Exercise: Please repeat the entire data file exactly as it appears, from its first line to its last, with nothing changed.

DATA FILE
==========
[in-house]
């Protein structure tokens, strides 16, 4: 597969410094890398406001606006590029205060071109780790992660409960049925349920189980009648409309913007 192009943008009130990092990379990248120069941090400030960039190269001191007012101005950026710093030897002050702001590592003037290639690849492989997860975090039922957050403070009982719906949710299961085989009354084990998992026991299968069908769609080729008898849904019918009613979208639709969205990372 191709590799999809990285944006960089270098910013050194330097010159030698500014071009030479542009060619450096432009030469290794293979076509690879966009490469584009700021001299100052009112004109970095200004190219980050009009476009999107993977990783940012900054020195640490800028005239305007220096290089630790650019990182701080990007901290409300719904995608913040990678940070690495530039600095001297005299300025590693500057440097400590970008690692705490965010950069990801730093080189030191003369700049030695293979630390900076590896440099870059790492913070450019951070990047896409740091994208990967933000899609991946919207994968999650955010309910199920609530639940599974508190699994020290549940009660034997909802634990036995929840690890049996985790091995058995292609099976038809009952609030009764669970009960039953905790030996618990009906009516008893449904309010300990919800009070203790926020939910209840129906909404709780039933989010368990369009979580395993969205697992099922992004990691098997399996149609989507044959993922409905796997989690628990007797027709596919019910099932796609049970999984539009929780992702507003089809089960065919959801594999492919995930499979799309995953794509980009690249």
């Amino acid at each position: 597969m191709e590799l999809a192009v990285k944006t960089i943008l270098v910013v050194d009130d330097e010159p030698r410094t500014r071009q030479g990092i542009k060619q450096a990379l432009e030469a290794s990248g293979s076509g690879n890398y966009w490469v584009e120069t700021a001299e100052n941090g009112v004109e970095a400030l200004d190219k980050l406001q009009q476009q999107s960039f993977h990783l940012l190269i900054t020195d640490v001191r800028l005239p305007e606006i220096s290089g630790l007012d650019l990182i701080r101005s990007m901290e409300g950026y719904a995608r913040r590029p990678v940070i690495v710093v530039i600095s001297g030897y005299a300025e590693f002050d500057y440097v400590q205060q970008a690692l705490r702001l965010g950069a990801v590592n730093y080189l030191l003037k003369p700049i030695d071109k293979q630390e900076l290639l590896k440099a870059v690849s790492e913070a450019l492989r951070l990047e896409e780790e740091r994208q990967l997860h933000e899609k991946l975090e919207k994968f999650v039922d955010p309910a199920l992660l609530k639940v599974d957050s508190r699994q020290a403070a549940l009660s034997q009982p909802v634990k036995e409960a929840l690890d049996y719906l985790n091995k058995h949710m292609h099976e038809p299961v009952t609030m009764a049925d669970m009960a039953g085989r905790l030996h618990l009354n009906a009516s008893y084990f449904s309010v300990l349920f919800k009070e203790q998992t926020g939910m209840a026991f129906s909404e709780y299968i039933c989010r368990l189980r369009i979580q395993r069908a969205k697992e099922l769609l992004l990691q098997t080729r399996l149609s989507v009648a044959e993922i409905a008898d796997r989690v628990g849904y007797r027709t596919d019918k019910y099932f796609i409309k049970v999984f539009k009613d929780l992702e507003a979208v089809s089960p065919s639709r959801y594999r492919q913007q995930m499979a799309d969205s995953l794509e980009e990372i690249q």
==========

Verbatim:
[in-house]
């Protein structure tokens, strides 16, 4: 597969410094890398406001606006590029205060071109780790992660409960049925349920189980009648409309913007 192009943008009130990092990379990248120069941090400030960039190269001191007012101005950026710093030897002050702001590592003037290639690849492989997860975090039922957050403070009982719906949710299961085989009354084990998992026991299968069908769609080729008898849904019918009613979208639709969205990372 191709590799999809990285944006960089270098910013050194330097010159030698500014071009030479542009060619450096432009030469290794293979076509690879966009490469584009700021001299100052009112004109970095200004190219980050009009476009999107993977990783940012900054020195640490800028005239305007220096290089630790650019990182701080990007901290409300719904995608913040990678940070690495530039600095001297005299300025590693500057440097400590970008690692705490965010950069990801730093080189030191003369700049030695293979630390900076590896440099870059790492913070450019951070990047896409740091994208990967933000899609991946919207994968999650955010309910199920609530639940599974508190699994020290549940009660034997909802634990036995929840690890049996985790091995058995292609099976038809009952609030009764669970009960039953905790030996618990009906009516008893449904309010300990919800009070203790926020939910209840129906909404709780039933989010368990369009979580395993969205697992099922992004990691098997399996149609989507044959993922409905796997989690628990007797027709596919019910099932796609049970999984539009929780992702507003089809089960065919959801594999492919995930499979799309995953794509980009690249």
């Amino acid at each position: 597969m191709e590799l999809a192009v990285k944006t960089i943008l270098v910013v050194d009130d330097e010159p030698r410094t500014r071009q030479g990092i542009k060619q450096a990379l432009e030469a290794s990248g293979s076509g690879n890398y966009w490469v584009e120069t700021a001299e100052n941090g009112v004109e970095a400030l200004d190219k980050l406001q009009q476009q999107s960039f993977h990783l940012l190269i900054t020195d640490v001191r800028l005239p305007e606006i220096s290089g630790l007012d650019l990182i701080r101005s990007m901290e409300g950026y719904a995608r913040r590029p990678v940070i690495v710093v530039i600095s001297g030897y005299a300025e590693f002050d500057y440097v400590q205060q970008a690692l705490r702001l965010g950069a990801v590592n730093y080189l030191l003037k003369p700049i030695d071109k293979q630390e900076l290639l590896k440099a870059v690849s790492e913070a450019l492989r951070l990047e896409e780790e740091r994208q990967l997860h933000e899609k991946l975090e919207k994968f999650v039922d955010p309910a199920l992660l609530k639940v599974d957050s508190r699994q020290a403070a549940l009660s034997q009982p909802v634990k036995e409960a929840l690890d049996y719906l985790n091995k058995h949710m292609h099976e038809p299961v009952t609030m009764a049925d669970m009960a039953g085989r905790l030996h618990l009354n009906a009516s008893y084990f449904s309010v300990l349920f919800k009070e203790q998992t926020g939910m209840a026991f129906s909404e709780y299968i039933c989010r368990l189980r369009i979580q395993r069908a969205k697992e099922l769609l992004l990691q098997t080729r399996l149609s989507v009648a044959e993922i409905a008898d796997r989690v628990g849904y007797r027709t596919d019918k019910y099932f796609i409309k049970v999984f539009k009613d929780l992702e507003a979208v089809s089960p065919s639709r959801y594999r492919q913007q995930m499979a799309d969205s995953l794509e980009e990372i690249q």